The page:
One of my core wounds with God is that I have a hard time trusting him. I spent years trying to get my theology right about God so that I could trust him better. I knew that God was incredibly creative and answered prayers in amazing ways at times and sometimes not at all. This created actually more questions for me. How could I trust God when he seemed so powerful and yet so unreliable? Believe it or not, I would actually go around asking people, what does it mean for you to trust God? It wasn’t until I read something that Henri Nouwen wrote about how trusting God only grows as we experience his love for us. This really resonated with me. It is in the experience of being loved by God that I would find greater peace, not in intellectual understanding.

The interesting thing is that psychologists tell us we that children learn to be confident in the world by knowing that they have a secure base in their parent. They venture out and quickly return and check that the parent is there when they are stressed. I think that is similar to what happens in our silence with God, in that we develop a greater sense of his presence and his love that increases our confidence in him and we can venture out more into the life that he has for us on a daily basis and feel like we can trust him a bit more each time.

Let me finish with the question of how you can tell whether this is a good time for you to try out silence in your spiritual life. The first piece of data is how you are reacting to this talk. Are you excited about the idea? If so, it’s probably a good bet that it’s worth trying.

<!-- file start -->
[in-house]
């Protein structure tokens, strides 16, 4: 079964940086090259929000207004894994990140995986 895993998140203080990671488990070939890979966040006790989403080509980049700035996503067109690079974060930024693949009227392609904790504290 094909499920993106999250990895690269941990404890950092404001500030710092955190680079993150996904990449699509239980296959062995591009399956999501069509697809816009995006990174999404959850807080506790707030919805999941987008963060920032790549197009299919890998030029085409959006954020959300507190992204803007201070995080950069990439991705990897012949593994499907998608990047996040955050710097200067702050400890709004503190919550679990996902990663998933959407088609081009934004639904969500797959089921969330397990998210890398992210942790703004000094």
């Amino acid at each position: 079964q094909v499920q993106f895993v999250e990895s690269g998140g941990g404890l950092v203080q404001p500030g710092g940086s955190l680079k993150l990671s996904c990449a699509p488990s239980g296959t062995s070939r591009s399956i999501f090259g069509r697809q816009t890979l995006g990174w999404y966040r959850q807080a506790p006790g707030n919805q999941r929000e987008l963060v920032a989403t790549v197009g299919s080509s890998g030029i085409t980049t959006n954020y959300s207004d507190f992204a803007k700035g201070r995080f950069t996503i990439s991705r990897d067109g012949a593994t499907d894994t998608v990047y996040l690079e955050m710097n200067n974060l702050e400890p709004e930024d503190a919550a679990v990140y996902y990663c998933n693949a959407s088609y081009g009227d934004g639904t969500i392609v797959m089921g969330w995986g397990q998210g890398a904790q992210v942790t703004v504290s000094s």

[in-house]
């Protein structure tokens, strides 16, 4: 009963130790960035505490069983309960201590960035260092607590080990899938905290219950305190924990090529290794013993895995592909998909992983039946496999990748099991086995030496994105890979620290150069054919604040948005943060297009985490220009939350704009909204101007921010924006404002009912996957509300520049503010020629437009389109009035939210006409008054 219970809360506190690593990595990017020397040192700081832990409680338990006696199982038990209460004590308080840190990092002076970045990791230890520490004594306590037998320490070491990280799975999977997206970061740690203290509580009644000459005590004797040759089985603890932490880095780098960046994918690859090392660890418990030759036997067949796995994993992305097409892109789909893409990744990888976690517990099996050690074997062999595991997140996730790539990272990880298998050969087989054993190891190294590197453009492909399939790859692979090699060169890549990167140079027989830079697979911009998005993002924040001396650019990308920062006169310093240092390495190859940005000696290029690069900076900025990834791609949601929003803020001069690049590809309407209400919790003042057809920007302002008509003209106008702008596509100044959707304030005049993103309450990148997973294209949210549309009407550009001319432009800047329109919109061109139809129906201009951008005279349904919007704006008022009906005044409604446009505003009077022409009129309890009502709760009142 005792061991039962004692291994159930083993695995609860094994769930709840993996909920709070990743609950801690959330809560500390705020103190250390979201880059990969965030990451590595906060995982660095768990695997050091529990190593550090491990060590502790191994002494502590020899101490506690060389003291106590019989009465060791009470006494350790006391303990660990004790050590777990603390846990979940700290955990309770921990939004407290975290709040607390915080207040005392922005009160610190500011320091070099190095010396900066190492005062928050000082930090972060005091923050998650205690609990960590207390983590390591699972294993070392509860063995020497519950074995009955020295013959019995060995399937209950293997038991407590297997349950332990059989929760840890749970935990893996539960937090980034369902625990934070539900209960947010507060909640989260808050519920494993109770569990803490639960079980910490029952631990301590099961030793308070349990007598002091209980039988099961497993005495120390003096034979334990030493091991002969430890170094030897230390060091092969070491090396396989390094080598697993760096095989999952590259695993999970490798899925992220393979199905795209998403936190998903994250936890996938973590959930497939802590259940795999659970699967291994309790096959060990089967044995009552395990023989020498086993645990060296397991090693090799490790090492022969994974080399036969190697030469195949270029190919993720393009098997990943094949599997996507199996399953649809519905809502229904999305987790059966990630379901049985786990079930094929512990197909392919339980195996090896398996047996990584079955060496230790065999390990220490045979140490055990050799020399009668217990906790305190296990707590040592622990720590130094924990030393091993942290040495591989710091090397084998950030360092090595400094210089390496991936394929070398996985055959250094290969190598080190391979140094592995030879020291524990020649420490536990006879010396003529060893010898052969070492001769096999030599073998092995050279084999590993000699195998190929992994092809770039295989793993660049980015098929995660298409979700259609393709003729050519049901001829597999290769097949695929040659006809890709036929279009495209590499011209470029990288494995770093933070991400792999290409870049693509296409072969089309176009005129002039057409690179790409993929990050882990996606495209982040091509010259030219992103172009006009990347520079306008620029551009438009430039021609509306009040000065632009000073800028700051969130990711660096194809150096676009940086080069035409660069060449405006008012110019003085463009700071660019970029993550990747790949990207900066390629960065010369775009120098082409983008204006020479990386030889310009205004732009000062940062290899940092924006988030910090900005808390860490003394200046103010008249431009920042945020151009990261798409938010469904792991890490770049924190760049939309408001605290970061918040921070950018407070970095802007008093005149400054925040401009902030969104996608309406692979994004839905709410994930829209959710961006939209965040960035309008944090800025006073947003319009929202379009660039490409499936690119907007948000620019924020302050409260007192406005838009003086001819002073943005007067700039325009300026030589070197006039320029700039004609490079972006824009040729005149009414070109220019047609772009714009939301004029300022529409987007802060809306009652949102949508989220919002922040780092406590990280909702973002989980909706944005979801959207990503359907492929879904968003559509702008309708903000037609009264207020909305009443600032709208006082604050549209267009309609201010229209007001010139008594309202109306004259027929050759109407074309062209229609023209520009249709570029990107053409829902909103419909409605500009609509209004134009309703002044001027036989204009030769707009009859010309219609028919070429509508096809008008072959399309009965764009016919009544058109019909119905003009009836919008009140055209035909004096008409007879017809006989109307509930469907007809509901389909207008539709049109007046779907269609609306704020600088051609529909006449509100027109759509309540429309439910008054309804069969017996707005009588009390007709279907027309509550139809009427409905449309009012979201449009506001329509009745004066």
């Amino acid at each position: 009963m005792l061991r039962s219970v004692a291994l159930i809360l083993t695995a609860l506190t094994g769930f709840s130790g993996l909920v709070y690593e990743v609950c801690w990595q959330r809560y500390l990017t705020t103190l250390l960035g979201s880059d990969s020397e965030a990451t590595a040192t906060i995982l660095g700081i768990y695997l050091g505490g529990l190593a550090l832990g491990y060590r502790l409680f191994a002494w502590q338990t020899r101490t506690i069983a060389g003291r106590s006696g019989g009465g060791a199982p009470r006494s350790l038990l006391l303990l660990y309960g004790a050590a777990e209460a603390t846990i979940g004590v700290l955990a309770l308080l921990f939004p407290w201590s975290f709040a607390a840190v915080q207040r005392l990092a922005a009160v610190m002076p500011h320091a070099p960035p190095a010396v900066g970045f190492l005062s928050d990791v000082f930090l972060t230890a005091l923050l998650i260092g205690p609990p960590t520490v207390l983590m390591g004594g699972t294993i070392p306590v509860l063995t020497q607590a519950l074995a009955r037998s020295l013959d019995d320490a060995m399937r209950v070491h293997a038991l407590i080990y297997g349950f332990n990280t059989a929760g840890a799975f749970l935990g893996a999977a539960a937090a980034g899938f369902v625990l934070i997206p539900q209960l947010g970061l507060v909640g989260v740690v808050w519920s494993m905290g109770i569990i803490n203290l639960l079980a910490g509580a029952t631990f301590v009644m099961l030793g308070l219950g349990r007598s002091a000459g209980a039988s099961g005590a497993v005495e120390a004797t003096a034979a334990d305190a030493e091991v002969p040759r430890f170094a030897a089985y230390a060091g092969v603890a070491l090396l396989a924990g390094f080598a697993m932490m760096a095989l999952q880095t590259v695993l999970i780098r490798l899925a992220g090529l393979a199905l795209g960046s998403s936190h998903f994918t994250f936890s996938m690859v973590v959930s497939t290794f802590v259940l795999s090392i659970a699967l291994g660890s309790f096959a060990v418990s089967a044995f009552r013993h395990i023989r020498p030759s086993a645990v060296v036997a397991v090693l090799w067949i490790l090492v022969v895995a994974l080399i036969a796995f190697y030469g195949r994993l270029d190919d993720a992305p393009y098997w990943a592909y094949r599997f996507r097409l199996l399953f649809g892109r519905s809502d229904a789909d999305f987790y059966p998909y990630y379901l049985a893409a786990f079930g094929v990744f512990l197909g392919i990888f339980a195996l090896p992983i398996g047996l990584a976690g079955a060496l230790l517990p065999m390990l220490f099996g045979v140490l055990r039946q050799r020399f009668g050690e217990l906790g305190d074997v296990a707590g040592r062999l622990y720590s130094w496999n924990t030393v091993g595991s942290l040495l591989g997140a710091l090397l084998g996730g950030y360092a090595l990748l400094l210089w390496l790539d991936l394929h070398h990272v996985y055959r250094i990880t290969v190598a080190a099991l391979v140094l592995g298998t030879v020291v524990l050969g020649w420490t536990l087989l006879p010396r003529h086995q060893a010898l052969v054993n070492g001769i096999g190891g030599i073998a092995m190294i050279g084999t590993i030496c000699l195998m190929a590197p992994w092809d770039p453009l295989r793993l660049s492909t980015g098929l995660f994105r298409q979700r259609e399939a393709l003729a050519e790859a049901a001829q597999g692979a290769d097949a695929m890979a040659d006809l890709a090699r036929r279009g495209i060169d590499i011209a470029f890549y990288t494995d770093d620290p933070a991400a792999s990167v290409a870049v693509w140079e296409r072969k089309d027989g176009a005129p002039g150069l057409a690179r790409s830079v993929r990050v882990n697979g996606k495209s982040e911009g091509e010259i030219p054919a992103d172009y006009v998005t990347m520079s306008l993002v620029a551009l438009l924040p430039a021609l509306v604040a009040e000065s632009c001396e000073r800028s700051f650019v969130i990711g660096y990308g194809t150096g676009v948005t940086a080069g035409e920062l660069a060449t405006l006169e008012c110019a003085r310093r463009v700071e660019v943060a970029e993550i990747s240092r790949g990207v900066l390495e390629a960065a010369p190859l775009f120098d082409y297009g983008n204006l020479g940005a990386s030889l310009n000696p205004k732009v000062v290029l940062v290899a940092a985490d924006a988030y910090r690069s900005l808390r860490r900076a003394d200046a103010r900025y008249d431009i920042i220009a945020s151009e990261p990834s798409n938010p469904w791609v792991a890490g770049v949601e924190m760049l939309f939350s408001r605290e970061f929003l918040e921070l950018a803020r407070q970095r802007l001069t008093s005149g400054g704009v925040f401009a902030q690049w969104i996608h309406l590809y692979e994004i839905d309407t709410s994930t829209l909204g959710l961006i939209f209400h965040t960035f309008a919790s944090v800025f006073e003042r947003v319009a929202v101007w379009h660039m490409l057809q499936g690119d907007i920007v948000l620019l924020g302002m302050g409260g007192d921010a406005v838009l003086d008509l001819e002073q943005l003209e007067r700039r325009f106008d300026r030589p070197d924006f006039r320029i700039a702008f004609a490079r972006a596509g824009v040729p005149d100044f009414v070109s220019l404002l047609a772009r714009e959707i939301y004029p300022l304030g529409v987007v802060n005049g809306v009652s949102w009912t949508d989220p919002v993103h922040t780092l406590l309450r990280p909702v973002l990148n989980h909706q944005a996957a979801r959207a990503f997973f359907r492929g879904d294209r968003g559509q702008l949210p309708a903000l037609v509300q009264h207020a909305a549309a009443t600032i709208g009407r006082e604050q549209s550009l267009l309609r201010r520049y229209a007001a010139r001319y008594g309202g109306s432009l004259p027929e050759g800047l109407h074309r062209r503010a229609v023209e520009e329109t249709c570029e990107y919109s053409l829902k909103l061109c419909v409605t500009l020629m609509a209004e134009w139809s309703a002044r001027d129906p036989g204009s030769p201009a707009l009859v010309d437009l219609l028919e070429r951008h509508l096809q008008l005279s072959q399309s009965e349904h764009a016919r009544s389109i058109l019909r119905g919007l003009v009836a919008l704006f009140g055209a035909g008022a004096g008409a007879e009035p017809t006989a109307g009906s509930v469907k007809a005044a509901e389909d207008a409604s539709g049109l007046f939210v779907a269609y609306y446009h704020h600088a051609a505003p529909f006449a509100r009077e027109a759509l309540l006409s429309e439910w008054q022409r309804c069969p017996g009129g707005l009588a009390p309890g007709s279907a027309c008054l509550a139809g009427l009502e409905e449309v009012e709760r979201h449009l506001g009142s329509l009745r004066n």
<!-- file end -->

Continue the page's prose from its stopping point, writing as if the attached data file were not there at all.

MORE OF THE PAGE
If you’re feeling resistance, it may not be for you. But hold on, don’t give up just yet, stay with me. The next question is what is that resistance telling you? If it feels like a resistance like a complete lack of attraction, then it’s probably not the right time to pursue this. On the other hand if it feels like it’s getting you riled up or maybe even triggered, it would be worth asking God what that’s all about and having a conversation with him about it. Sometimes we resist silence because it puts us in touch with things we need to look at but we are avoiding because it’s uncomfortable for some reason.

Sometimes there are reasons so it’s good to just have the conversation with God about it. Regardless of whether it’s intriguing you, making you upset, or having no impact at all, I want to encourage you to ask the question to God of what he wants next for you in your relationship with him? Is there something life giving he wants to invite you to?

One thing I emphasize always is that spiritual practices are not all about discipline and gritting our teeth and doing the push ups, they are all about grace and invitation and relationship. If we sense that God is asking us to add some time of silence, then pray for the grace to do so. If it’s five minutes a day, pray for the grace to do five minutes, if it’s a walk in nature once a week, pray for the grace to do that, and if you’re having a hard time building it in, you might want to talk to someone about what might be getting in the way. In fact one thing you might do is ask someone to pray for you today, and Vince will give some direction on how to do that here in a minute. But first I’d like to pray for us…..

Vincent BrackettComment